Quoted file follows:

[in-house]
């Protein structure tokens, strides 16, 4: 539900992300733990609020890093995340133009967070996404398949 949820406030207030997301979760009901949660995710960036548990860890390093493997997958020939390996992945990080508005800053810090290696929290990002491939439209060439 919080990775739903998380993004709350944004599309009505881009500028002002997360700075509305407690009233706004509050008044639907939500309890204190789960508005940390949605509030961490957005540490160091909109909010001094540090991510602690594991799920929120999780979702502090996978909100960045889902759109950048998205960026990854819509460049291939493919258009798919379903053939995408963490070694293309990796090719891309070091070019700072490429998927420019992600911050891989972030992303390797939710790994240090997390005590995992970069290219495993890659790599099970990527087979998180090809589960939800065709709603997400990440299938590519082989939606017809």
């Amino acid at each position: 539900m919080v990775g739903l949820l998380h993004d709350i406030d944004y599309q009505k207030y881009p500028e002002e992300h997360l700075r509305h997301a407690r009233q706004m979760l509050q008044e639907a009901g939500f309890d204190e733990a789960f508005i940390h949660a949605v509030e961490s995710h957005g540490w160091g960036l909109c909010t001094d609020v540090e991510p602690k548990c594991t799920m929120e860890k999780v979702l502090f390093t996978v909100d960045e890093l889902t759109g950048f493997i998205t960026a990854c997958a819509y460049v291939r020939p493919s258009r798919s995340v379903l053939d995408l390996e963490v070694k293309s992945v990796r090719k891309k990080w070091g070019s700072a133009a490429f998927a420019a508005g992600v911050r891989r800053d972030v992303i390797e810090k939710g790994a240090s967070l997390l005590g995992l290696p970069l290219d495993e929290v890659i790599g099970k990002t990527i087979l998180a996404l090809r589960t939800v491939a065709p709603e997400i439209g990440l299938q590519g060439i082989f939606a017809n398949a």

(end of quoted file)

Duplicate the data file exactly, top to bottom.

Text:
[in-house]
């Protein structure tokens, strides 16, 4: 539900992300733990609020890093995340133009967070996404398949 949820406030207030997301979760009901949660995710960036548990860890390093493997997958020939390996992945990080508005800053810090290696929290990002491939439209060439 919080990775739903998380993004709350944004599309009505881009500028002002997360700075509305407690009233706004509050008044639907939500309890204190789960508005940390949605509030961490957005540490160091909109909010001094540090991510602690594991799920929120999780979702502090996978909100960045889902759109950048998205960026990854819509460049291939493919258009798919379903053939995408963490070694293309990796090719891309070091070019700072490429998927420019992600911050891989972030992303390797939710790994240090997390005590995992970069290219495993890659790599099970990527087979998180090809589960939800065709709603997400990440299938590519082989939606017809």
């Amino acid at each position: 539900m919080v990775g739903l949820l998380h993004d709350i406030d944004y599309q009505k207030y881009p500028e002002e992300h997360l700075r509305h997301a407690r009233q706004m979760l509050q008044e639907a009901g939500f309890d204190e733990a789960f508005i940390h949660a949605v509030e961490s995710h957005g540490w160091g960036l909109c909010t001094d609020v540090e991510p602690k548990c594991t799920m929120e860890k999780v979702l502090f390093t996978v909100d960045e890093l889902t759109g950048f493997i998205t960026a990854c997958a819509y460049v291939r020939p493919s258009r798919s995340v379903l053939d995408l390996e963490v070694k293309s992945v990796r090719k891309k990080w070091g070019s700072a133009a490429f998927a420019a508005g992600v911050r891989r800053d972030v992303i390797e810090k939710g790994a240090s967070l997390l005590g995992l290696p970069l290219d495993e929290v890659i790599g099970k990002t990527i087979l998180a996404l090809r589960t939800v491939a065709p709603e997400i439209g990440l299938q590519g060439i082989f939606a017809n398949a």